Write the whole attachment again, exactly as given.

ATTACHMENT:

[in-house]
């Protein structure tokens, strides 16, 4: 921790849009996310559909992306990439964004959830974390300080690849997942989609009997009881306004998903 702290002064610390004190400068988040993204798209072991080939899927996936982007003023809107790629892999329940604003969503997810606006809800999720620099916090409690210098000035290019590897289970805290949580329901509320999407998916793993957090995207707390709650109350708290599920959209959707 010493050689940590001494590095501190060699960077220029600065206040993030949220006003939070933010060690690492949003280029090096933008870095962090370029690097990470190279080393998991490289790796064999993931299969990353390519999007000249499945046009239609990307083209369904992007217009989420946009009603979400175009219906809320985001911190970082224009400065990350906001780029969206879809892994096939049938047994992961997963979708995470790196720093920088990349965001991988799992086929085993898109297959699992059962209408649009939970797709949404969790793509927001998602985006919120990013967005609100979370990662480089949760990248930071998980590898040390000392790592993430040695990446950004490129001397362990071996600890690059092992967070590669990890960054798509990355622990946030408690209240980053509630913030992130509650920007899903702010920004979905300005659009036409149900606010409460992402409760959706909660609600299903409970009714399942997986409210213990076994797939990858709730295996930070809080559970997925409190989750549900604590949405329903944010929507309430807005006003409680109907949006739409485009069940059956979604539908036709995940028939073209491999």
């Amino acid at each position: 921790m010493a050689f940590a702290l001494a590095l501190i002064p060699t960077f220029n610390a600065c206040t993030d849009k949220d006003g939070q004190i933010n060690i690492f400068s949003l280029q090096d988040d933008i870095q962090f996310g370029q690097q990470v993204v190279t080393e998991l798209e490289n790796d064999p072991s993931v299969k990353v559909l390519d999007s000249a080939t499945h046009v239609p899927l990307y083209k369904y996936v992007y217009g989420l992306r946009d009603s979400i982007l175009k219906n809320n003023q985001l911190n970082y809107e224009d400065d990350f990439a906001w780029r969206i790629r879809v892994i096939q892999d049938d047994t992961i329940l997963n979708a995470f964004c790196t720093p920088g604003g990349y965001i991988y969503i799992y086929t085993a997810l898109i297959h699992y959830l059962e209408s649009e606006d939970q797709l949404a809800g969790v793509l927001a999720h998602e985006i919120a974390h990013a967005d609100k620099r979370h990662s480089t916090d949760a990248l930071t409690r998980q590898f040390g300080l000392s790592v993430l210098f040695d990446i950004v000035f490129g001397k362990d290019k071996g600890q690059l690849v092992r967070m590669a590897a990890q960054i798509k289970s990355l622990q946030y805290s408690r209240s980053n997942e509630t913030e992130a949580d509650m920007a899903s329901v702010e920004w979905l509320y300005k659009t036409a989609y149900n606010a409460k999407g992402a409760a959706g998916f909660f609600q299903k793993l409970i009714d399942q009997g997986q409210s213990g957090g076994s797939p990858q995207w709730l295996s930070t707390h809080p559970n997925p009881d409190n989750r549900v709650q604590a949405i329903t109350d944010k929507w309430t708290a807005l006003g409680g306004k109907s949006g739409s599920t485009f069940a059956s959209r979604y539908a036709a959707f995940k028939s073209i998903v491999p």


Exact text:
[in-house]
């Protein structure tokens, strides 16, 4: 921790849009996310559909992306990439964004959830974390300080690849997942989609009997009881306004998903 702290002064610390004190400068988040993204798209072991080939899927996936982007003023809107790629892999329940604003969503997810606006809800999720620099916090409690210098000035290019590897289970805290949580329901509320999407998916793993957090995207707390709650109350708290599920959209959707 010493050689940590001494590095501190060699960077220029600065206040993030949220006003939070933010060690690492949003280029090096933008870095962090370029690097990470190279080393998991490289790796064999993931299969990353390519999007000249499945046009239609990307083209369904992007217009989420946009009603979400175009219906809320985001911190970082224009400065990350906001780029969206879809892994096939049938047994992961997963979708995470790196720093920088990349965001991988799992086929085993898109297959699992059962209408649009939970797709949404969790793509927001998602985006919120990013967005609100979370990662480089949760990248930071998980590898040390000392790592993430040695990446950004490129001397362990071996600890690059092992967070590669990890960054798509990355622990946030408690209240980053509630913030992130509650920007899903702010920004979905300005659009036409149900606010409460992402409760959706909660609600299903409970009714399942997986409210213990076994797939990858709730295996930070809080559970997925409190989750549900604590949405329903944010929507309430807005006003409680109907949006739409485009069940059956979604539908036709995940028939073209491999």
């Amino acid at each position: 921790m010493a050689f940590a702290l001494a590095l501190i002064p060699t960077f220029n610390a600065c206040t993030d849009k949220d006003g939070q004190i933010n060690i690492f400068s949003l280029q090096d988040d933008i870095q962090f996310g370029q690097q990470v993204v190279t080393e998991l798209e490289n790796d064999p072991s993931v299969k990353v559909l390519d999007s000249a080939t499945h046009v239609p899927l990307y083209k369904y996936v992007y217009g989420l992306r946009d009603s979400i982007l175009k219906n809320n003023q985001l911190n970082y809107e224009d400065d990350f990439a906001w780029r969206i790629r879809v892994i096939q892999d049938d047994t992961i329940l997963n979708a995470f964004c790196t720093p920088g604003g990349y965001i991988y969503i799992y086929t085993a997810l898109i297959h699992y959830l059962e209408s649009e606006d939970q797709l949404a809800g969790v793509l927001a999720h998602e985006i919120a974390h990013a967005d609100k620099r979370h990662s480089t916090d949760a990248l930071t409690r998980q590898f040390g300080l000392s790592v993430l210098f040695d990446i950004v000035f490129g001397k362990d290019k071996g600890q690059l690849v092992r967070m590669a590897a990890q960054i798509k289970s990355l622990q946030y805290s408690r209240s980053n997942e509630t913030e992130a949580d509650m920007a899903s329901v702010e920004w979905l509320y300005k659009t036409a989609y149900n606010a409460k999407g992402a409760a959706g998916f909660f609600q299903k793993l409970i009714d399942q009997g997986q409210s213990g957090g076994s797939p990858q995207w709730l295996s930070t707390h809080p559970n997925p009881d409190n989750r549900v709650q604590a949405i329903t109350d944010k929507w309430t708290a807005l006003g409680g306004k109907s949006g739409s599920t485009f069940a059956s959209r979604y539908a036709a959707f995940k028939s073209i998903v491999p």